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Digital financial activities like mobile transfers and Unstructured Supplementary Service Data are already severely hampered by the widespread resignation of highly qualified information technology personnel from the banking sector. 

According to analysts, Nigeria’s efforts to increase financial inclusion, foster digital innovation, and support the expansion of fintechs are at risk since the migration of talent leaves holes in the effective operation of mobile banking services.

“It is going to affect the case of innovation in the financial services sector because the focus will now be on stabilising current platforms,” Ayodeji Ebo, managing director/chief business officer at Optimus by Afrinvest Limited, said

Ebo predicted that the increased number of failed transactions will have an impact on users’ confidence in the platforms. 

A banker in Lagos named Stephen Nejo said that it would cause a delay in the handling of consumer complaints.

“It is a tough one because one person is doing the job of 10 persons or very few experienced people are busy training new intakes that don’t have the experience,” Nejo said.

Financial inclusion has been cited as a major enabler for achieving seven of the 17 Sustainable Development Goals for 2030 because to its significance in lowering severe poverty and increasing shared prosperity. 

For this reason, the Central Bank of Nigeria has been establishing programs that can help more individuals access the financial system in an effort to minimize the number of people without access to a bank account. 

According to Enhancing Financial Innovation & Access, Nigeria’s financial inclusion percentage increased from 63.2 percent in 2018 to 64.1 percent in 2020. The 2020 figure, however, falls short of the CBN’s aim for 2020 of 80 percent financial inclusion.

The country’s banked population climbed by 15.6 percentage points to 45.3 percent in 2021 from 29.7 percent in 2011, according to a Global Findex report by the World Bank. 

Abubakar Suleiman, chief executive officer at Sterling Bank Plc, lamented how the banking industry had been hurt by the huge resignation during a news conference held following the Bankers’ Committee meeting in April.

“So many of our very experienced talents, especially in the area of software engineering, are either leaving the industry or leaving the country,” Suleiman said.

Since late 2020 and early 2021, a movement known as the “Great Resignation,” also known as the “Big Quit” and “Great Reshuffle,” has seen employees willingly leave their employment commitments. 

The banking industry is extremely vulnerable. Olamide Adeyeye, a human development researcher based in Lagos, describes how millions of naira or dollars may be at danger if someone’s account were hacked. Banks are currently feeling the heat, which might eventually have an impact on their bottom line. 

Due to the country’s social and economic conditions, which have been worse over the past six years and include things like inflation, unemployment, and insecurity, among others, Nigerians with globally marketable skills have been moving abroad on study and work visas.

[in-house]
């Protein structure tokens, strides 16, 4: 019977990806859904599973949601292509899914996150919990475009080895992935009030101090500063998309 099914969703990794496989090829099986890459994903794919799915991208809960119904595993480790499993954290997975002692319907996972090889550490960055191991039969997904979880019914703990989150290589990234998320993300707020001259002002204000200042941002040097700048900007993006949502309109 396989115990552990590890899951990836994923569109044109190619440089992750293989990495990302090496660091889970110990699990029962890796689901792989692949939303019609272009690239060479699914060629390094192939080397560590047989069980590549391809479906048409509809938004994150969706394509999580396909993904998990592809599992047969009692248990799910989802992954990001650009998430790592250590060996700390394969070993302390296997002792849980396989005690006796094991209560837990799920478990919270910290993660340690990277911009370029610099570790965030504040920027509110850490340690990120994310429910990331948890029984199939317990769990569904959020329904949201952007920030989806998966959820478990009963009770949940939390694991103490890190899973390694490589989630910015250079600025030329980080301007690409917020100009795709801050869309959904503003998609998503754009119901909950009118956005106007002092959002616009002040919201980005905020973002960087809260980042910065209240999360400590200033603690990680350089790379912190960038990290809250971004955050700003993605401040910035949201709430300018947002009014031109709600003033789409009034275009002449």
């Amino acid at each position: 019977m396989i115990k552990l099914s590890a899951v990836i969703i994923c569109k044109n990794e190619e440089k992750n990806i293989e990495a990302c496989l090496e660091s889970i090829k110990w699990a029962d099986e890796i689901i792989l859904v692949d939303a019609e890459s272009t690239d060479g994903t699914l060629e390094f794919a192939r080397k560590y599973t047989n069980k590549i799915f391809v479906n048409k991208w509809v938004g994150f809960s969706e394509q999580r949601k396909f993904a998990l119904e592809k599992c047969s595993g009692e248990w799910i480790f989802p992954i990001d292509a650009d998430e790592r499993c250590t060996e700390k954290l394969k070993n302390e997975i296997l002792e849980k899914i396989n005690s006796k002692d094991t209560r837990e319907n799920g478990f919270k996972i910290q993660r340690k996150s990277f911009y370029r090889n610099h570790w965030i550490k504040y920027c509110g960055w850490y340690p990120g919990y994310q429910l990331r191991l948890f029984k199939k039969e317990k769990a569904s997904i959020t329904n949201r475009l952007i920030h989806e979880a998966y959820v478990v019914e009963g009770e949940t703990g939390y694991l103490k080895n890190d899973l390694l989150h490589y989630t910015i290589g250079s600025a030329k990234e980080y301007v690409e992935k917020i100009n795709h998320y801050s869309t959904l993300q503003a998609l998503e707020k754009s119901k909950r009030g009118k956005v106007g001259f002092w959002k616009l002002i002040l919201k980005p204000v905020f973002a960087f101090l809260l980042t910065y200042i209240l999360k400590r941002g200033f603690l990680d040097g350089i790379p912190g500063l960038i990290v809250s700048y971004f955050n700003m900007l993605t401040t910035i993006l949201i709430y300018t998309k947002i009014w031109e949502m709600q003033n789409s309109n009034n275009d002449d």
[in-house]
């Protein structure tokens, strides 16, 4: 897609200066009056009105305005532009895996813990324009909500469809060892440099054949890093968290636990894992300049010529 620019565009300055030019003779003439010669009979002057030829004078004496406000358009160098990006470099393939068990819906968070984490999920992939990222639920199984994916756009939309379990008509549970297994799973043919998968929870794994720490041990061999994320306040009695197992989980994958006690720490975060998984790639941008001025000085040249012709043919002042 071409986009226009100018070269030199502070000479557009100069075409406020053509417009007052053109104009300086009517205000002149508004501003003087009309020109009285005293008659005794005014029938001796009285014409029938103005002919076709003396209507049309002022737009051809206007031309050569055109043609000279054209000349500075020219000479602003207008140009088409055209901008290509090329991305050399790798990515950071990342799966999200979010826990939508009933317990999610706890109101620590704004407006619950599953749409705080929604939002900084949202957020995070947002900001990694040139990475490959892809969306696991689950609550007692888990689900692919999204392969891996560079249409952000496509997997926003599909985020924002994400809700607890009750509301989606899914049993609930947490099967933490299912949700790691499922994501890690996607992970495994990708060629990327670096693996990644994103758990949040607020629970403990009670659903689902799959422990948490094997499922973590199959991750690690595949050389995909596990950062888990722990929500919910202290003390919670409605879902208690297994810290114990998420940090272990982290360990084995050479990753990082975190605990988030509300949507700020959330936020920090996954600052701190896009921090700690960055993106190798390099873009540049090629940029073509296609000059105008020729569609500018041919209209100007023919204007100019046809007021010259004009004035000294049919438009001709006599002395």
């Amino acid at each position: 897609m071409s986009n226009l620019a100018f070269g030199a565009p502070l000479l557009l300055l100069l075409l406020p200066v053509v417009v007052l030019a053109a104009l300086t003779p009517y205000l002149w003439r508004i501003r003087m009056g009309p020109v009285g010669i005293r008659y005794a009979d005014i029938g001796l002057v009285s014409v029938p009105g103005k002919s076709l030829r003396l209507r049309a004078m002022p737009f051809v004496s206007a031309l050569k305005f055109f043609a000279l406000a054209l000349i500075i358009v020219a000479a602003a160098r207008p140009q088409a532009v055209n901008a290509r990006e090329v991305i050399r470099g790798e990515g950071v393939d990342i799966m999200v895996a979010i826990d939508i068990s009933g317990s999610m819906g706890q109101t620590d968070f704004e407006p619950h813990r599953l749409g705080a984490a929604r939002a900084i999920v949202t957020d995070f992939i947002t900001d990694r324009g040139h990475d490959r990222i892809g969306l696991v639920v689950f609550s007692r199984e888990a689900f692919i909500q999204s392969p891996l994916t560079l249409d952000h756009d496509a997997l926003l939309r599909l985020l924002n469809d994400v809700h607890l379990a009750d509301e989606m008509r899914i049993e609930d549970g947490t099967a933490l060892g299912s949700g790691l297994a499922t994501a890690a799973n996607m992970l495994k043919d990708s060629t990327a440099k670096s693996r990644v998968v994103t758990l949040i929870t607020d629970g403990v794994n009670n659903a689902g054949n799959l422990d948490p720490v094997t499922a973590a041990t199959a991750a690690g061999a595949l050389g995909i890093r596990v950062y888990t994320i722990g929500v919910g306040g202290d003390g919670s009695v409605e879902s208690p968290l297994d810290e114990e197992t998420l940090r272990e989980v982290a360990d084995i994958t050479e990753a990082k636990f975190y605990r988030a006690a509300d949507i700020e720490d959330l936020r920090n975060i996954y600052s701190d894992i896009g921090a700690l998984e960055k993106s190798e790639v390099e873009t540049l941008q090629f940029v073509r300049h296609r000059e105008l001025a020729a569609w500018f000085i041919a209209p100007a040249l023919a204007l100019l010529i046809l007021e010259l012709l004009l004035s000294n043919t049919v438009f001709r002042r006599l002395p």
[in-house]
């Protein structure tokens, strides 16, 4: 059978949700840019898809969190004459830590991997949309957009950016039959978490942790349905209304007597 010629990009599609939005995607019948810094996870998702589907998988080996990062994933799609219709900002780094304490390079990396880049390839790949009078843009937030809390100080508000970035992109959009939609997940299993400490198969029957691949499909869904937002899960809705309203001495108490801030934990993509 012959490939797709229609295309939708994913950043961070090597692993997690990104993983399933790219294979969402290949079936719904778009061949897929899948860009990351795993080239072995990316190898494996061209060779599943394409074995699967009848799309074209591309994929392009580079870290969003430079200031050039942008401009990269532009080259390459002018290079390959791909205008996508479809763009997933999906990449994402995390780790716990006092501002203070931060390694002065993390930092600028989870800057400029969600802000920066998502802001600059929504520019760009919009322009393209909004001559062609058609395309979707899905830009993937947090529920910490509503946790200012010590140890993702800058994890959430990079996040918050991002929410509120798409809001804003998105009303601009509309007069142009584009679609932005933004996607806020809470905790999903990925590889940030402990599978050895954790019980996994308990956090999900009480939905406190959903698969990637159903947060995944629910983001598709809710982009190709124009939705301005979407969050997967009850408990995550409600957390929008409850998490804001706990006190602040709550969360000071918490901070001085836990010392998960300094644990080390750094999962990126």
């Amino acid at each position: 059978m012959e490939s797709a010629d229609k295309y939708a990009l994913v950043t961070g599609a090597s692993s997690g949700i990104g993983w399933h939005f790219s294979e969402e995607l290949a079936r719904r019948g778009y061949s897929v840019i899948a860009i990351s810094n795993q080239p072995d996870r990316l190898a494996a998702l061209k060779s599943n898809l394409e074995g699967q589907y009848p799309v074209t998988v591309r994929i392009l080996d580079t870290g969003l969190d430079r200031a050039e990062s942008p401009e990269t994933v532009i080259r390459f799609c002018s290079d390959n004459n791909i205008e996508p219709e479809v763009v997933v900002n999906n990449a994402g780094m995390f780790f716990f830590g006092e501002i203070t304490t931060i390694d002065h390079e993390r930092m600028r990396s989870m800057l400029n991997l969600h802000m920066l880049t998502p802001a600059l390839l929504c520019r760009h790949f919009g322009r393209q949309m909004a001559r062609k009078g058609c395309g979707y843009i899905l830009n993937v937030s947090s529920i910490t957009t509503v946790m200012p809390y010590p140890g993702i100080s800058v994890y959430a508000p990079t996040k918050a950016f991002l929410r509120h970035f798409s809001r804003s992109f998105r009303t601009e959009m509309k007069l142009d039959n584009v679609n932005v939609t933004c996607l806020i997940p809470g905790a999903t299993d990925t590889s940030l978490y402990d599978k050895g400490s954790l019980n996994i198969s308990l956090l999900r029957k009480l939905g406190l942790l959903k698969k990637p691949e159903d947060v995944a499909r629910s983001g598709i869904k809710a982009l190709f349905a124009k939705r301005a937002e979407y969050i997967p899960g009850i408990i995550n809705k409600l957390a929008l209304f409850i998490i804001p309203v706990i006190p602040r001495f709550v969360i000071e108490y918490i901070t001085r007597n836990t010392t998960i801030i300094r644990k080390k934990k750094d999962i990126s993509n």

The country’s inflation rate reached 20.50 percent in August 2022, the highest level in 16 years, 10 months, according to the National Bureau of Statistics. Out of 69.7 million people, 23.2 million are unemployed as of the fourth quarter of 2020.

Local talent is being driven abroad to work for foreign businesses in order to earn dollars as a hedge against inflation and devaluation due to rising inflation and the ongoing depreciation of the naira versus the dollar. 

Nigerians now have more options for working remotely internationally thanks to the COVID-19 epidemic. 

Senior blockchain developer Kassy Olisakwe stated that Nigerian banks frequently outsource their fundamental operations to handlers (individuals who assist them in processing transactions, storing data, etc.) outside the banking system.

“Delay is often caused by having too many middlemen. It is easier for them to outsource because the talent to build the systems are scarce.”

Data from the British government reveals that from 20,427 in the same period of 2021 to 65,929 in June 2022, the number of Nigerians given student visas by the United Kingdom surged by 222.8 percent, reaching its highest level in four years. 

Nigeria increased by 109.1% to 15,772 skilled work visas in June 2022. The number of student visas issued by Canada to Nigeria went from 10,550 in 2020 to 13,745 in 2021, a rise of 30.3%. 

In an effort to close the skills gap, it was revealed last week that some banks had changed the educational requirements for their hiring procedure.

According to a review of job postings from recruitment websites, Access Bank, First Bank, Guaranty Trust Bank, First City Monument Bank, and Polaris Bank have lowered the minimum eligibility requirements for their 2022 Graduate Trainee Programs from the second-upper class (2.1) and first class grades that were previously required from applicants to a second-class lower grade (2.2).



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